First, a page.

Surveys

Diamonds Had a Strong Holiday Season, De Beers Confirms

SurveysMar 30, 2021

Diamonds Had a Strong Holiday Season, De Beers Confirms

The company’s latest research backs up claims that consumers turned to diamond jewelry at the end of a year like no other.

De Beers latest research shows U.S. consumers invested in classics over the holiday season, like Rolex watches, diamond stud earrings and diamond engagement rings, like the one from Forevermark shown here. (©De Beers, Photo credit: Ben Perry, Armoury Films)
London—De Beers Group’s latest report on diamonds echoed earlier observations of the 2020 holiday season that despite all odds, it was a good one for diamonds. 
 
In its sixth “Diamond Insight Flash Report,” De Beers said jewelry, particularly classic diamond jewelry, had a solid holiday season. 
 
It outperformed other luxury goods, including apparel, as consumers who have discretionary income found themselves with money left over due to limited spending on luxuries like travel, experiences and dining out. 
 
According to De Beers, these consumers turned to “high-ticket classics,” meaning timeless pieces like engagement rings, diamond stud earrings and iconic models from brands like Rolex. 
 
“Knowing that the global economy was volatile and uncertain and also feeling some guilt about shopping while many suffered, consumers did continue to spend but chose to invest in fewer, better things—their indulgent purchases were also stores of value likely to appreciate over time,” the report stated.
 Related stories will be right here … 
De Beers’ observations in its Flash Report dovetailed with the data Sherry Smith presented in her mid-December column on independent jewelers’ sales, and what she, along with Peter Smith and Edahn Golan, said during a January webinar on 2021 predictions.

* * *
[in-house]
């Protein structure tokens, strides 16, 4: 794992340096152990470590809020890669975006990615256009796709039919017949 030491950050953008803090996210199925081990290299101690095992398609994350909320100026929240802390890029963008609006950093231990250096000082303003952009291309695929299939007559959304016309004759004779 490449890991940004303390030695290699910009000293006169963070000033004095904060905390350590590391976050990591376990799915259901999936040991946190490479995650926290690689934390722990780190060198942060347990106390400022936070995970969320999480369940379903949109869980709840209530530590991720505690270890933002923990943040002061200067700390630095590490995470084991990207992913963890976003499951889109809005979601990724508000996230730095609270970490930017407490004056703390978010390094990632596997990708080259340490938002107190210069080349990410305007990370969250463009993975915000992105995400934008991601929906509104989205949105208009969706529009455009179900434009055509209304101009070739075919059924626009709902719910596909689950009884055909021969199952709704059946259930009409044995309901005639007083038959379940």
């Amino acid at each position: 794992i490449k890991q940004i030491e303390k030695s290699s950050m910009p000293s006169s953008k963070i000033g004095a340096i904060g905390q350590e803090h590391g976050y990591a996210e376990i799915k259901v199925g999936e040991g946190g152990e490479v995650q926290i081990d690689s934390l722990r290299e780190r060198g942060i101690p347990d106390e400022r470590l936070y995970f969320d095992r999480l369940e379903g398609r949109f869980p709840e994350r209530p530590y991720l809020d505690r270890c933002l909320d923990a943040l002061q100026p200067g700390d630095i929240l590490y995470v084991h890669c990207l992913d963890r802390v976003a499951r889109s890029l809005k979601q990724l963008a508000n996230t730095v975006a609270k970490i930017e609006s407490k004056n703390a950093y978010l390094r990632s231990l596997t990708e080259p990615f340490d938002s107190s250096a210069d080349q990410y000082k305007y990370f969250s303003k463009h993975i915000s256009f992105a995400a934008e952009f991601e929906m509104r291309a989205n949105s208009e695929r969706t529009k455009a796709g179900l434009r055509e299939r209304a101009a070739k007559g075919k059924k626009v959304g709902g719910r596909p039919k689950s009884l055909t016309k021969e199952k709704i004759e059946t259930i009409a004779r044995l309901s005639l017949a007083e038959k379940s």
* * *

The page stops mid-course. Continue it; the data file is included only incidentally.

All three noted consumers’ tendency to gravitate toward “safe” choices, like diamonds, in uncertain times.
 
Golan said this has happened in the past, with diamond sales increasing after the 2011 tsunami and earthquake in Japan, as well as after 9/11. 
 
The use of the phrase “fewer, better things” is also a callback to another time consumers were under duress. It was one of the taglines De Beers used in its 2008 holiday marketing campaign, a campaign launched in the midst of the global financial crisis.
 
What’s Ahead 
De Beers said while 2020 was “grim,” the U.S. holiday season was “infused with an optimistic outlook for the new year, influenced by hopes for a new era in government, a new infusion of stimulus money, news of imminent vaccines, and the strong performance of financial markets.” 
Some of that optimism became reality in March, as the third round of stimulus checks started hitting consumers’ bank accounts mid-month and vaccines became more widely available. 
 
President Joe Biden said Monday there are now enough doses to allow for 90 percent of U.S. adults to be eligible for a shot by April 19, shortening an earlier timeline of May 1. 
 
In polling consumers in March, De Beers found consumer optimism likely to continue for the rest of the year, though their mindset will remain rooted in the idea of quality over quantity. 
 
Nearly half of respondents, 43 percent, said they were more likely to make a significant purchase this year than they were last year, while 88 percent said they believe that nowadays, it’s better to invest in fewer, quality items than in fashionable items that might not last. 
Michelle Graffis the editor-in-chief at National Jeweler, directing the publication’s coverage both online and in print.

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